This week, the Trump administration issued a stern warning to industrial companies due to the hacking campaign aimed at the nuclear and energy industries, the new trend is to highlight the power industry's susceptibility to hackings.

Since at May, hackers have made use of 'phishing' emails to collect 'credentials' so they have access to networks of their goals, according to a joint statement by the US Homeland Security Department and the FBI.

The activities of hackers

The report handed to industrial companies was reviewed by the two agencies on Friday. While revealing attacks and warning that hackers in some cases have passed the networks of their goals, they have not identified specific victims.

According to the report, cyber players have strategically positioned the energy sector on different levels, which include cyber spying and the ability to disrupt energy systems in case of hostile confrontation.

The Federal Bureau of Investigation and the Department of Homeland Security are yet to make a statement on the report made available on Jun 28.

On Tuesday, a virus known as 'NotPetya' was attacked; it spread from the initial infections in Ukraine to firms all over the world. The attack encrypted data regarding infected machines, rendering them unusable and disruptive in ports, factories, and law firms.

Lack of evidence to substantiate claims

The report did not confirm the details of the E & E News report, saying that there was no evidence that security systems were affected in the affected installations.

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The activity described in the US government report comes at a time when industrial companies are particularly concerned with the threats hackers face for their activities. Industrial firms, including power companies and other utility firms, have been worried about the potential of devastating cyber-attacks since 2016 when hackers could decrease electricity supply in Ukraine.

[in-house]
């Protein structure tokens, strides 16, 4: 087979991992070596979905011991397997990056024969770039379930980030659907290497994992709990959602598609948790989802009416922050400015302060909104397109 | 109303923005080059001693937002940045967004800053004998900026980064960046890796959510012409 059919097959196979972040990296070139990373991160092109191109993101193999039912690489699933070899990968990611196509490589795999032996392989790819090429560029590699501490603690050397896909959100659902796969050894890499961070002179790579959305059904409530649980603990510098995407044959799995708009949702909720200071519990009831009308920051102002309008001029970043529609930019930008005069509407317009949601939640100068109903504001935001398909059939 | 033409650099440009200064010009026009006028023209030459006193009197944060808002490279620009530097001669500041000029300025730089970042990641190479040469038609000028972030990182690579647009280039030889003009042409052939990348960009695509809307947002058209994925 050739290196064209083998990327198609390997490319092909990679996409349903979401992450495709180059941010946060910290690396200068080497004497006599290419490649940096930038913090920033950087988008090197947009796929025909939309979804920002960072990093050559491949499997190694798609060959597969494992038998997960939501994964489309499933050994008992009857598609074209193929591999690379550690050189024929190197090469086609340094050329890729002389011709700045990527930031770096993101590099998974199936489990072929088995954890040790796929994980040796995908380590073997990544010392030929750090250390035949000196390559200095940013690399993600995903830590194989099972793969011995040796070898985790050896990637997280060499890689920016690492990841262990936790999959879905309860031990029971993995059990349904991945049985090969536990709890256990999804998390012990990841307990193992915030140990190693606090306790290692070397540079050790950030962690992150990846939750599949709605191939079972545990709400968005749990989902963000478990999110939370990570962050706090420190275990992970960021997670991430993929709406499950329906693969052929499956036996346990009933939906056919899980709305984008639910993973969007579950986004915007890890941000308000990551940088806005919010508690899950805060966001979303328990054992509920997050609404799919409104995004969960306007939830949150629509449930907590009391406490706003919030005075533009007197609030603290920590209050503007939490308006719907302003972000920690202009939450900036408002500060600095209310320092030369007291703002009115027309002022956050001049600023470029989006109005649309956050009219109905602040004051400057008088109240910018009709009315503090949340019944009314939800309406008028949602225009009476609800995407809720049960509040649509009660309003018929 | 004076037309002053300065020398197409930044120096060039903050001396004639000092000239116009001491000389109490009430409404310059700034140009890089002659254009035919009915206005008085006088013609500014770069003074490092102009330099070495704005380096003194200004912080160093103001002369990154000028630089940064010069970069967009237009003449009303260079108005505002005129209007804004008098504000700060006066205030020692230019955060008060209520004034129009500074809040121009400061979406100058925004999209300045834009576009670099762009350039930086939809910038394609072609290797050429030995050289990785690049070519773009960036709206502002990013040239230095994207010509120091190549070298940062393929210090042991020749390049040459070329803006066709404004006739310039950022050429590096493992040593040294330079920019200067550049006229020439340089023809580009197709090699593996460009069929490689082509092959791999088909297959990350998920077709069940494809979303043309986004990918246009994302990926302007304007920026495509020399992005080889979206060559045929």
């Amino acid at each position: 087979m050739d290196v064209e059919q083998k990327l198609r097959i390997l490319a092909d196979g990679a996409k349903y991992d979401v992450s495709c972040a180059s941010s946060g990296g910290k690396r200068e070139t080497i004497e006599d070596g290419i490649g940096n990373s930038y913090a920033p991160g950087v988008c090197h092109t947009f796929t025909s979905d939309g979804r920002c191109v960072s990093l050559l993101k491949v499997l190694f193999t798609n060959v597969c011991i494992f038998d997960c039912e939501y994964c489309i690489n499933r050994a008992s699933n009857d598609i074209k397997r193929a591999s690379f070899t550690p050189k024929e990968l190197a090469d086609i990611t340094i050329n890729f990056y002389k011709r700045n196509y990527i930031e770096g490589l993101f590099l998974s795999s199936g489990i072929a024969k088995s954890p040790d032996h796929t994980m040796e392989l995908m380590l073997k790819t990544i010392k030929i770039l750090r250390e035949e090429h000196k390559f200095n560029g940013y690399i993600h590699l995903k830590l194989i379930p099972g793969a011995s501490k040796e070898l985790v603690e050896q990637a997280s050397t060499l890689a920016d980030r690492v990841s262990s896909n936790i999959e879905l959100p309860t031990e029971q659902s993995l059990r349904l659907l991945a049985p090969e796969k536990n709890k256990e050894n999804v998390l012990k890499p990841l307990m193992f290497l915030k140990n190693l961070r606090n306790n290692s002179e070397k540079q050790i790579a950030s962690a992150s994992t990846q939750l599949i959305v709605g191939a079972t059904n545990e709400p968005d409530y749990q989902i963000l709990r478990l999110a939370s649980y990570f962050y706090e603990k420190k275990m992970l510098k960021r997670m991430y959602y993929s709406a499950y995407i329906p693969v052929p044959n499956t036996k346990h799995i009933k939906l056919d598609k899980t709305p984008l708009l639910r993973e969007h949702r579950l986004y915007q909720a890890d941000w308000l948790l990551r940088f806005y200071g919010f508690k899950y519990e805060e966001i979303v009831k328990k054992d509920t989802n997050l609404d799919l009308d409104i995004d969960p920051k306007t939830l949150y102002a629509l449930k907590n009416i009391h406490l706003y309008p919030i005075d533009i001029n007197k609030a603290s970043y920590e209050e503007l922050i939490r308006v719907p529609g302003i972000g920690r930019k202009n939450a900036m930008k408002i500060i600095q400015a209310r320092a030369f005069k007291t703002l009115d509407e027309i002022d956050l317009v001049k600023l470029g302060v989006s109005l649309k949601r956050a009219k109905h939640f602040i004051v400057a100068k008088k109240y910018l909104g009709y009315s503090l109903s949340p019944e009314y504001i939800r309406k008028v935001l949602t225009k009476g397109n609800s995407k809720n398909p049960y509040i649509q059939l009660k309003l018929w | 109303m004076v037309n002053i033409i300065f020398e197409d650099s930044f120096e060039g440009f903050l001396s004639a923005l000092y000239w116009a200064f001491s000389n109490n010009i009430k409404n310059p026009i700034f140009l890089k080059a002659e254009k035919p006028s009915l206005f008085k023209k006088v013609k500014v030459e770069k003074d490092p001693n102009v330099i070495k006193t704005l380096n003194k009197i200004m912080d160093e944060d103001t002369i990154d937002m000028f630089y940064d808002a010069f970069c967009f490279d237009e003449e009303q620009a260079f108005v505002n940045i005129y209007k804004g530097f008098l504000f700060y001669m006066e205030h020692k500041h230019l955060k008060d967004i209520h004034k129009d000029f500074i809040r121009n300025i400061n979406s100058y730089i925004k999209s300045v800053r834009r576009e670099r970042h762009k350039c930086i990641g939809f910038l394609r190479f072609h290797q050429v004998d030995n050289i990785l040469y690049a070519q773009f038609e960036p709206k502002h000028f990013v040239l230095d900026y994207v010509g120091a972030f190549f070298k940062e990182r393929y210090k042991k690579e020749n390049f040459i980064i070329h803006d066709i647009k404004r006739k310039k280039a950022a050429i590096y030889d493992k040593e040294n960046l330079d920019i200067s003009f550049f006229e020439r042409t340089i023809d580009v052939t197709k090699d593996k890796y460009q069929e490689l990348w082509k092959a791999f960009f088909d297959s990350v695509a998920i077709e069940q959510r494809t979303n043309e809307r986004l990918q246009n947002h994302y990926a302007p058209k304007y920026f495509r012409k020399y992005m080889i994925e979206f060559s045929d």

American nuclear energy generators SCANA Corp. (SCG.N), PSEG (PEG.N), Entergy Corp. and (ETR.N) SCANA Corp. (SCG.N) admitted they were not affected by latest cyber attacks. SCANA's V.C. The nuclear power industry based in South Carolina was shut down on Thursday by a valve defect in the non-nuclear part of the plant, a spokesman said

On Tuesday, the energy industry reported news website E & E News that American researchers watched multiple nuclear generators on cyber intrusions this year. The report did not confirm the details of the E & E News report, saying that there was no evidence that security systems were affected in the affected installations.

The activity described in the US government report comes at a time when industrial companies are particularly concerned with the threats hackers face for their activities. Industrial firms, including power companies and other utility firms, have been worried about the potential of devastating cyber-attacks since 2016 when hackers could decrease electricity supply in Ukraine.

Two cyber security companies announced on June 12 that they identified the malicious software that was used in the Ukrainian attack, which they called Industroyer warned that it could easily be adapted to attack utility companies in the United States and Europe.